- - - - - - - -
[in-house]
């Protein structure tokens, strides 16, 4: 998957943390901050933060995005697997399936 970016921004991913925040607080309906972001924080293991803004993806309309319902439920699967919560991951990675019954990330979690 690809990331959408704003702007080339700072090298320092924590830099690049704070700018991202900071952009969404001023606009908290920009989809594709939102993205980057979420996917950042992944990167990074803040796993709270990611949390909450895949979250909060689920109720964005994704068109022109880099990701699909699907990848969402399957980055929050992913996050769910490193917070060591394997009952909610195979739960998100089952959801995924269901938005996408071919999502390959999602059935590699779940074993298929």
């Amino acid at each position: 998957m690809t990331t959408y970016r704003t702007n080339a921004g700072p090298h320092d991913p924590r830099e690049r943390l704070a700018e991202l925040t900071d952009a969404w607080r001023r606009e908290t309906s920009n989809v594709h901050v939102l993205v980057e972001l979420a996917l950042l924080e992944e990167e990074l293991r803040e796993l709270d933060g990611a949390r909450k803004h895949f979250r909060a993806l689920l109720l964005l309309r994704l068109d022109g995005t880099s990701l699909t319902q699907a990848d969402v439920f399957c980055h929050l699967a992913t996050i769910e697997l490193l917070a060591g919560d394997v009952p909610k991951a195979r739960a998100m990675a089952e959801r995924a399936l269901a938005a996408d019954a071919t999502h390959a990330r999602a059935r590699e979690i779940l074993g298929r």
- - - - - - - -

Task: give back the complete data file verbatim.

[in-house]
């Protein structure tokens, strides 16, 4: 998957943390901050933060995005697997399936 970016921004991913925040607080309906972001924080293991803004993806309309319902439920699967919560991951990675019954990330979690 690809990331959408704003702007080339700072090298320092924590830099690049704070700018991202900071952009969404001023606009908290920009989809594709939102993205980057979420996917950042992944990167990074803040796993709270990611949390909450895949979250909060689920109720964005994704068109022109880099990701699909699907990848969402399957980055929050992913996050769910490193917070060591394997009952909610195979739960998100089952959801995924269901938005996408071919999502390959999602059935590699779940074993298929």
């Amino acid at each position: 998957m690809t990331t959408y970016r704003t702007n080339a921004g700072p090298h320092d991913p924590r830099e690049r943390l704070a700018e991202l925040t900071d952009a969404w607080r001023r606009e908290t309906s920009n989809v594709h901050v939102l993205v980057e972001l979420a996917l950042l924080e992944e990167e990074l293991r803040e796993l709270d933060g990611a949390r909450k803004h895949f979250r909060a993806l689920l109720l964005l309309r994704l068109d022109g995005t880099s990701l699909t319902q699907a990848d969402v439920f399957c980055h929050l699967a992913t996050i769910e697997l490193l917070a060591g919560d394997v009952p909610k991951a195979r739960a998100m990675a089952e959801r995924a399936l269901a938005a996408d019954a071919t999502h390959a990330r999602a059935r590699e979690i779940l074993g298929r």